The Write Stuff – Choosing What to Write About

Write Stuff
Almost every writer I’ve ever met has struggled, at one time or another, with what to write about.
In some cases, they have a shortage of ideas, in others they have too many ideas. (I fall into the latter group.)
Deciding what your novel will be about is the most important creative decision you’ll make in its entire process. I suggest you choose a topic and a story that you enjoy, and I offer that advice from personal experience.
I started out by writing screenplays, and while I was very good at it, the actual work was excruciating. Sure, there were moments of creative joy, but they were few and far between. More often than not, the work was dreary, headache-inducing, and exhausting.
I hear the same thing from other writers all the time. They’re in pain. They’re in agony. If only they could finish their script or book. In most of the interviews and biographies of successful writers that I’ve read, it’s the same thing. They hate the process. When the book is finished, they feel relief and a sense of accomplishment, but the actual writing is pure torture.
Doesn’t that strike you as a peculiar reaction to creative art? And it’s exclusive among writers. Other artists don’t experience it. Dancers love to dance. Singers love to sing. Actors love to act. Why do writers hate to write?
I acted for a long time, and I almost always enjoyed it. That’s the way creative art is supposed to be. So why the exception with writing?
I pondered these questions for a long time and have only recently stumbled upon some answers. For one, I believe that most writers agonize over writing, because they’re not writing what they really love to write. Most are writing what they think they should be writing, or what they think will be successful, but not what they love.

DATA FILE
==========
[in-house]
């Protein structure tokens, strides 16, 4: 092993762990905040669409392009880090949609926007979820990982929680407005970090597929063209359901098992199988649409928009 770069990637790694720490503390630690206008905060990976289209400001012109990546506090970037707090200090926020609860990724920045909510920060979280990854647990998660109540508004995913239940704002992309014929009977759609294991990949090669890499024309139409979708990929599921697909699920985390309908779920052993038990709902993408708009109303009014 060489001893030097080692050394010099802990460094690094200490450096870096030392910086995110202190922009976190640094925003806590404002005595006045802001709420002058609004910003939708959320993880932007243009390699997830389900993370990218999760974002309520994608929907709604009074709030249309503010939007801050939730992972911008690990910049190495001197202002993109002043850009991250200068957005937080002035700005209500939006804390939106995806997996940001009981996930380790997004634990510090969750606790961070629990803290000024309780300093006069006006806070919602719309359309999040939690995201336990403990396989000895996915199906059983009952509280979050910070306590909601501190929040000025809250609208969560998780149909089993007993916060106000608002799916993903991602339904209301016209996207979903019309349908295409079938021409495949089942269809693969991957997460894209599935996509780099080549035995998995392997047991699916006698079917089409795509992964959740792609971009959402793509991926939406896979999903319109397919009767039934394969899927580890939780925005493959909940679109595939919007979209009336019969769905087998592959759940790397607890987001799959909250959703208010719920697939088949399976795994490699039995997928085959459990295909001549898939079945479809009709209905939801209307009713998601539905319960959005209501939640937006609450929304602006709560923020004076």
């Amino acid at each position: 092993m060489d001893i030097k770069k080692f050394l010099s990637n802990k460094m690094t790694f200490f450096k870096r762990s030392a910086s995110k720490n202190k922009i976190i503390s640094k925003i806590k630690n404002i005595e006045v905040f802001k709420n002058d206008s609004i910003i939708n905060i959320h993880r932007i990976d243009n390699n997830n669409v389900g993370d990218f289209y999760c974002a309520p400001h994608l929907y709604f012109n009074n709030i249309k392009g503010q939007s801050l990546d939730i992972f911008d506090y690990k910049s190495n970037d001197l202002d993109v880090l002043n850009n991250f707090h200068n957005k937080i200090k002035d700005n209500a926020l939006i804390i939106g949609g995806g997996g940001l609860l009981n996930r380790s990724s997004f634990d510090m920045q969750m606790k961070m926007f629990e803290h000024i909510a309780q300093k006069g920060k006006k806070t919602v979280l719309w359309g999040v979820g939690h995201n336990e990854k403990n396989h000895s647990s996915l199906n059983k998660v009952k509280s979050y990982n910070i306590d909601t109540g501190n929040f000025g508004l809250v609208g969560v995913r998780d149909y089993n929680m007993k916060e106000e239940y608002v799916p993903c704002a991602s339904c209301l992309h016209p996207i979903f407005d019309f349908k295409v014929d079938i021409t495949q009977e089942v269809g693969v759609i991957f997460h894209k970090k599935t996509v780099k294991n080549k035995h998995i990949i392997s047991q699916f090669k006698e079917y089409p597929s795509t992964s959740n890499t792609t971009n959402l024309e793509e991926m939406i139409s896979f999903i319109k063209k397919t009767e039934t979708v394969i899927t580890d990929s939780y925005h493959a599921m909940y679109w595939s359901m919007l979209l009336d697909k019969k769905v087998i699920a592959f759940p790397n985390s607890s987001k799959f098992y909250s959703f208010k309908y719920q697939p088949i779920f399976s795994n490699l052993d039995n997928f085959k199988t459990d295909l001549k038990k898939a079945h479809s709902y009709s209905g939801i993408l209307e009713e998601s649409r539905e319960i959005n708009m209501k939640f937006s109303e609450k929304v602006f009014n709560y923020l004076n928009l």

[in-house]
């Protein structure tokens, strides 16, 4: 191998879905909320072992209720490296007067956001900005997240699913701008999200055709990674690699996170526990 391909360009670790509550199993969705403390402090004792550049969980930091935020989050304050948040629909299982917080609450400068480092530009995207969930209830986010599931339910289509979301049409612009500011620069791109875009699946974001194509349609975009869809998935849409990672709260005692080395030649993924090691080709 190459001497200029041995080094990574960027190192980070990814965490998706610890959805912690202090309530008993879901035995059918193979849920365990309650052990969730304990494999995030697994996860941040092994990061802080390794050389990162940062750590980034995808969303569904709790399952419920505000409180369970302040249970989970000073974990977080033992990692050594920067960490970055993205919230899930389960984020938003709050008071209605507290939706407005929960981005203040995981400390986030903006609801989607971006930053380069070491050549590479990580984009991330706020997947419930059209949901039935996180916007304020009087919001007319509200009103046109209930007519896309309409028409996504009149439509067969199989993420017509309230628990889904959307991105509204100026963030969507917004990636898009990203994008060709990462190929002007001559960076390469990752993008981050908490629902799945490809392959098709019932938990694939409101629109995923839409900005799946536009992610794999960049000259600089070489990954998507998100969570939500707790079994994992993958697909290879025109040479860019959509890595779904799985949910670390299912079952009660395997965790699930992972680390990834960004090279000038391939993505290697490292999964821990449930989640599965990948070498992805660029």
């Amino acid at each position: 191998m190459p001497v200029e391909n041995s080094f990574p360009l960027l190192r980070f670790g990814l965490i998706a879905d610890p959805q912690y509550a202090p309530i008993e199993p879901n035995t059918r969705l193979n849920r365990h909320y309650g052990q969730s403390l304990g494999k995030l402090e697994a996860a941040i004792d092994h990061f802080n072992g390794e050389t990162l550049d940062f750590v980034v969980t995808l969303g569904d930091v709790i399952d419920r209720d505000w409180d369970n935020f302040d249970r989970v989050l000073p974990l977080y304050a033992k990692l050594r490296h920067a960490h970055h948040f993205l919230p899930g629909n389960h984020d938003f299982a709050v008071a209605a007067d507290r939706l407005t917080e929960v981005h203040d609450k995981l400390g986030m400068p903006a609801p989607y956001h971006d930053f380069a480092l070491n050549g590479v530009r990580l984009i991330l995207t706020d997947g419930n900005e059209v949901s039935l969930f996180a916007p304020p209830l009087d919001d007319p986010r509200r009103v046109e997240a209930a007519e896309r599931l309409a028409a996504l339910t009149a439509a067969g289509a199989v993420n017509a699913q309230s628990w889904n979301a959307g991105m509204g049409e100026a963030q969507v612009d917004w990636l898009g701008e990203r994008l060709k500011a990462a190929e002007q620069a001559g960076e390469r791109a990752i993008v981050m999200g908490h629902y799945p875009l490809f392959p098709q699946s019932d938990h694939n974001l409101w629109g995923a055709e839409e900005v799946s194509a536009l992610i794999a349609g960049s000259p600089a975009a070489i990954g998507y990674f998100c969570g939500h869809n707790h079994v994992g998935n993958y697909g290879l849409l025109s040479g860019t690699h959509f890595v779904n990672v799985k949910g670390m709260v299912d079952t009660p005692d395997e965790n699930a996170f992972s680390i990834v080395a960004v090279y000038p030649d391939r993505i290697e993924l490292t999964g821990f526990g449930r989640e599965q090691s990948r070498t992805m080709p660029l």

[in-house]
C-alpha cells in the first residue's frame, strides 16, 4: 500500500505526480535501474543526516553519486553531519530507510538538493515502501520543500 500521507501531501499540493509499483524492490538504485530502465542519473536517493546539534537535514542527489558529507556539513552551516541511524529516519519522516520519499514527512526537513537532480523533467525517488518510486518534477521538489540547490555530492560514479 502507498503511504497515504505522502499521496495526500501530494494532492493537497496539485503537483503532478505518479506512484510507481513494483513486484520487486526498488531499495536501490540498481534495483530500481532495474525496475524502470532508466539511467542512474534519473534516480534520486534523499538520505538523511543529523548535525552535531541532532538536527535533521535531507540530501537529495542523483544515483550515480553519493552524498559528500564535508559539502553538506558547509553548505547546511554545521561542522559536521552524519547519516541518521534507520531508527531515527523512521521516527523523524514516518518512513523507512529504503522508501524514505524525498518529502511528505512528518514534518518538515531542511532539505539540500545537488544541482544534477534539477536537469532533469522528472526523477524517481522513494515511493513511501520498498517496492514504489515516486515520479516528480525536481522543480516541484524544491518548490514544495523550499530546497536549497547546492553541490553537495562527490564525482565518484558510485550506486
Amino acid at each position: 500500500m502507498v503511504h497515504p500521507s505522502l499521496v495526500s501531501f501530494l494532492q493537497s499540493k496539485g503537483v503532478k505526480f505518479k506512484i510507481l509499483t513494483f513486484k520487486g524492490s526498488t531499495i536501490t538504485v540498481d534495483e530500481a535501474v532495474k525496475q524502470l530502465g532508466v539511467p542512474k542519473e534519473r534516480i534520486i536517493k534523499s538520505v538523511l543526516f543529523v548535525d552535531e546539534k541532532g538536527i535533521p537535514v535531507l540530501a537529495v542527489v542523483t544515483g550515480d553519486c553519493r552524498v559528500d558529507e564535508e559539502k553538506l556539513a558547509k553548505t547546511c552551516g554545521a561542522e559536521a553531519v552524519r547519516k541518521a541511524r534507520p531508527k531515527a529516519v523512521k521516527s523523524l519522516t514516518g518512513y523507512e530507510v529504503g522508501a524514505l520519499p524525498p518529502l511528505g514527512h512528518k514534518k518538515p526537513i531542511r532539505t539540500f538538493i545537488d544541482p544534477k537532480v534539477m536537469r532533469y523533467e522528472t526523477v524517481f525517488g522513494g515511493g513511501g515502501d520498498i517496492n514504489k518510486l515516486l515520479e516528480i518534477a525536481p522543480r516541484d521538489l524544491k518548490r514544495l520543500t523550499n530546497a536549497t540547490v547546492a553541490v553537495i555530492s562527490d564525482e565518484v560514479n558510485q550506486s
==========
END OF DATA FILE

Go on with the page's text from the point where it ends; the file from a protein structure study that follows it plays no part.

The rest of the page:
I made this discovery as recently as six months ago when I began writing middle-grade mysteries. For the first time in my life, writing became fun.
Then I read a book by David Morrell, the creator of Rambo. He wrote that most people become artists in order to escape childhood pain. His own childhood and adolescence were painful, and the way he escaped was through adventure thrillers, both books and movies. So those are the things he writes as an adult. Paraphrasing what he wrote in “A Lifetime of Lessons”: “People become writers because they’re haunted by secrets they need to tell. The stories we used to escape the poverty of our childhood are the stories we tell as adults. Is it any wonder that the stories I love to tell are the kind that gave me an escape when I was a kid?
My own childhood was miserable, and the way I escaped was through movies and books, especially clever mysteries. As I write those same types of books today, I find myself elated. The characters are fun, the process is fun.
So here’s my advice: write the types of stories that you loved to read when you were growing up. The stories that gave you an escape from reality. And if you’re a member of our little club here, make them morally responsible stories. Stories that honor God, elevate men and women, or add beauty to the world. Always ask yourself, would God be proud of this book? (Ask that same question in regards to a good 95% of movies, television, and published books, and you’ll find the answer is a resounding NO.)
Coming Up: A stupendous contest, exclusive to FOM readers, for the best original opening to a story, novel, or on-fiction book! And then the Nine Secret Ingredients to Writing a Hit Novel, Movie, Book, or Play! (You don’t want to miss either of these!)

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Mikel H
5 years ago

Thank you for sharing I found this post very helpful. 🙂

Dr. Eowyn
Dr. Eowyn
5 years ago

Mike, this post, which is so true and pure because you wrote it from your heart, moved me to tears.